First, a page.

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June 25, 2002

More Disneyland Musings

The positive side of Disneyland for Kelly is of course the Fantasy: the breakfast with Disney characters at Goofy's Kitchen, the dinner with more Disney characters at Avalon Cove, the rides like Dumbo and King Triton's Carousel and the Orange Stinger.

The positive side for me, where it exists, is in what I've been calling social engineering. This is all the infrastructure and activities designed to keep crowds of people moving, satisfied, cheerful. In long lines, there is often some visual distraction to pass the time, a 'side-story' for the ride playing on monitors, animatronic tableau, a view of other rides, whatever. Often, the line is broken up into 'outside' and 'inside' so you don't have to see the line stretching unbroken into the distance.

In parades there are clear breaks between attractions so that pedestrians can cross the street without waiting for the entire parade to pass by. One parade I witnessed at Paradise Pier in the California Adventure illustrates some of the continuous, subtle application of technology in the aid of this social engineering. This parade was composed of several segments with varying musical themes. There was classical Chinese, American Pop, jazz and so on.

As each 'themed' part of the parade passed by, it's musical accompaniment swelled to fill the air, displacing the last. Each of these musical themes seemed to have the same metre as the last, and the blending was seamless. I found out later from a 'cast member' that each float at the center of a themed section of the parade carries a radio transmitter. The transmitter sends a signal to the speakers which line the parade route. As the signal from the transmitter gets stronger, it overrides the signal from an earlier float, and the music for that float begins to dominate the speakers at that particular location. Supercool!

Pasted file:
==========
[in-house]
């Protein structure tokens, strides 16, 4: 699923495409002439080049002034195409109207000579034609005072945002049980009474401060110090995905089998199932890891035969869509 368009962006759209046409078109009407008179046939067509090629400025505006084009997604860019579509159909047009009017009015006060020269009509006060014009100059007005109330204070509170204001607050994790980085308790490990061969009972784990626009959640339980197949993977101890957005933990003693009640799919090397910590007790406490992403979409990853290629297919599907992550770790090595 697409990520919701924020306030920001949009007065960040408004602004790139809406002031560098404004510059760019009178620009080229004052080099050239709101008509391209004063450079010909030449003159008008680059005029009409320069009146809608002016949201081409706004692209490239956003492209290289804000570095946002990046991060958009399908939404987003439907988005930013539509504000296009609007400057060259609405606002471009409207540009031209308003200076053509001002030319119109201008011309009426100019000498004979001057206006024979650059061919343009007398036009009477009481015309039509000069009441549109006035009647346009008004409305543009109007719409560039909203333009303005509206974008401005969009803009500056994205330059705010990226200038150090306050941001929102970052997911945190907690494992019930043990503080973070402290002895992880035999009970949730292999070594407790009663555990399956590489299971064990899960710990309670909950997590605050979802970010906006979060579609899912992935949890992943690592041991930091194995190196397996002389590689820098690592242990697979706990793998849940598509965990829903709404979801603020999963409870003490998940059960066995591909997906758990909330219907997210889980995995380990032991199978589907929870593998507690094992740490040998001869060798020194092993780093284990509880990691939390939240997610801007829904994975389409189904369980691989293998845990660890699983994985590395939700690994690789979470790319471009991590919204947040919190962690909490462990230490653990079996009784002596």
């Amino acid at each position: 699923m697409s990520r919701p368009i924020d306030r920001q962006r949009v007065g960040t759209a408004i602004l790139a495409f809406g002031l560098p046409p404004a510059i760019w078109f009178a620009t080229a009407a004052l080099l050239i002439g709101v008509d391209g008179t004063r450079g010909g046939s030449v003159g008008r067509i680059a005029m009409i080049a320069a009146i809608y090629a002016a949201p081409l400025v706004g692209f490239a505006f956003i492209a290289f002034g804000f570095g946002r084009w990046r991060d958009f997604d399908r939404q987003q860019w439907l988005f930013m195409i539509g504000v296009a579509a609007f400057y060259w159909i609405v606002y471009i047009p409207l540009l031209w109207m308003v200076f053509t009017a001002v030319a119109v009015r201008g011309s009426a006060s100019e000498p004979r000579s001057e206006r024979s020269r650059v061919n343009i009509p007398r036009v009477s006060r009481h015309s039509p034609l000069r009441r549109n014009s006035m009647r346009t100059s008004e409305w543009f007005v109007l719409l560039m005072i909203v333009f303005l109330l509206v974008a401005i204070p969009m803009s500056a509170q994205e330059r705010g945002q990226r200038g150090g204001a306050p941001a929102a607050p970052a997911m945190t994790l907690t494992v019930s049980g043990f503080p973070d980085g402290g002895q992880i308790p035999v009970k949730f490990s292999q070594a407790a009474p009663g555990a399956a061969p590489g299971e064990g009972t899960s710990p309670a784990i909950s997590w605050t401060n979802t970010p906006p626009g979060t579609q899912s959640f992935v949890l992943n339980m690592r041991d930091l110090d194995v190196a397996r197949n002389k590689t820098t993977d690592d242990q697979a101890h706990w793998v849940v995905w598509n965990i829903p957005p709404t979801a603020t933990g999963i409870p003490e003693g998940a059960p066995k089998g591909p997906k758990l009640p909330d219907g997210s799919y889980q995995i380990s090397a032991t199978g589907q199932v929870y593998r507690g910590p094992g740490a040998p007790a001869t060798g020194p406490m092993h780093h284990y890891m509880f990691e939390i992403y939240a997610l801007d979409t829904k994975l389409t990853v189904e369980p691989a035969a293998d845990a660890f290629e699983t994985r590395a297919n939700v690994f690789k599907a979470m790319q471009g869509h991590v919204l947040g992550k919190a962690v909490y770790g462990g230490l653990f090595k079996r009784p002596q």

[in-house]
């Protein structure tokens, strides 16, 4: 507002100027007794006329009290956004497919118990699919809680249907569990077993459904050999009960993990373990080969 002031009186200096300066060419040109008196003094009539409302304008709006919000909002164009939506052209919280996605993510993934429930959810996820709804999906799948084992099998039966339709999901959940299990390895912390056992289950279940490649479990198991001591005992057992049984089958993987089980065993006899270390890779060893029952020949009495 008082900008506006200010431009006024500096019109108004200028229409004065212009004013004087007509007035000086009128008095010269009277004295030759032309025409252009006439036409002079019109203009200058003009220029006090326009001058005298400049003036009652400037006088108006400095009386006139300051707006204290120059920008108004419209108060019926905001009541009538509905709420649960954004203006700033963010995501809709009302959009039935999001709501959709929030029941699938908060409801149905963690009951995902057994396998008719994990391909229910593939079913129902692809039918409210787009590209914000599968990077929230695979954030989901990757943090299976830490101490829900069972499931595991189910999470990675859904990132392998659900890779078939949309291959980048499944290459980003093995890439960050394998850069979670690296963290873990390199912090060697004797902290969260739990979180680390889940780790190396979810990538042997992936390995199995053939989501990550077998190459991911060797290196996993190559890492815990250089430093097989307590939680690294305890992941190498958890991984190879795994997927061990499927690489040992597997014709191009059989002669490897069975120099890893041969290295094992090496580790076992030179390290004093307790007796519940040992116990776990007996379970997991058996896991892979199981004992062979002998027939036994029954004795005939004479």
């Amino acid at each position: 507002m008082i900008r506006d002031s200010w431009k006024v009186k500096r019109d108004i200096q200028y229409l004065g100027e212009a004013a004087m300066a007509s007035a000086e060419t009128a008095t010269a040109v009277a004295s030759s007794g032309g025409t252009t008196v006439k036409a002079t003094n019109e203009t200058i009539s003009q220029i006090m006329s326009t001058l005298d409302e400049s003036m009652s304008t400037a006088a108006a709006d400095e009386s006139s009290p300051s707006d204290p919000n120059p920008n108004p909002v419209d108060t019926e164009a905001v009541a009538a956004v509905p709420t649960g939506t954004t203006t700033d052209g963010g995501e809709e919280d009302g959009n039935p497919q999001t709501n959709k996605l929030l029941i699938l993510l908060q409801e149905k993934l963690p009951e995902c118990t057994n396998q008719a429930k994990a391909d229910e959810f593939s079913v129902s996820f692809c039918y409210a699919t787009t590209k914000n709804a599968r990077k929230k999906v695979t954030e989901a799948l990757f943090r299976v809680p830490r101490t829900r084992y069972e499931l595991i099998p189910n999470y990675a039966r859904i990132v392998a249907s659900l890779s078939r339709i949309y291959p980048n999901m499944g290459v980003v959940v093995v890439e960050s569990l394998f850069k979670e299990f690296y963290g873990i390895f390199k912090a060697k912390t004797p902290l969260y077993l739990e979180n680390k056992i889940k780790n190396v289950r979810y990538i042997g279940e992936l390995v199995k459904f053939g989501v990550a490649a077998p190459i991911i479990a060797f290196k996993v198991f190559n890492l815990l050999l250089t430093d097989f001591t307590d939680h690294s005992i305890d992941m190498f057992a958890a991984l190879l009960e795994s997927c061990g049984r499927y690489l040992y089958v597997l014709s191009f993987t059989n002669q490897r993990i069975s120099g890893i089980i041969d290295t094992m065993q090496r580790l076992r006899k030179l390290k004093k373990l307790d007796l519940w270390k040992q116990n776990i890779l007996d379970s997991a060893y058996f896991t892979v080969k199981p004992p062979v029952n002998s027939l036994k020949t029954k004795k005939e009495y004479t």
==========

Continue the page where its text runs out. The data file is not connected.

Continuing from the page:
Still, I'm a curmudgeon, and observing the subtle and unsubtle applications of social engineering lasts one only so long. Our trip ended none too soon for me. All the standing in line and walking at one-third speed with the random shuffle surrounded by milling crowds takes it's toll on my back. Jean asked Kelly if we should stay longer next time, and Kelly said yes. I told her that one more day would have seen me lying on the hotel bed with a heating pad in the small of my back.

While I made time for myself to try out some of the 'grown-up' rides, I guess I'm just not into amusement parks any more. I rode the faux Coney Island roller coaster, California Screamin', and while I got satisfactorily jostled and disoriented, it was pretty much, "so what?" While others were screaming and flailing their hands, I was just sitting quietly with a small smile on my face. I guess it's pretty much a 'make your own fun' sort of thing.

I rode Space Mountain, mainly to see if I thought Kelly would like it. I don't think she's ready for careening through nearly pitch black spaces in an invisible roller coaster, so I didn't suggest it. My reaction was the same ho-hum attitude. Star Tours was amusing, but more for what a ride simulator can do than for the actual attraction.

So Jean is talking about this being a yearly event and I'm replying "it doesn't have to be every year, surely?" In any case, the scenario we talked about last year but didn't do now seems likely: Jean and Kelly ride down to John Wayne Airport with me when I go to Anime Expo next year, and they take the shuttle to Anaheim, while I take the shuttle to Long Beach. At the end of AX, instead of taking the shuttle back to the airport, I take one to Anaheim and join them for a day or two at Disneyland before we all fly back together. That way, Kelly gets several days at Disneyland (Anime Expo is a four day convention) and I get spared burning out on Disney before she does.

Posted by dpwakefield at June 25, 2002 03:19 PM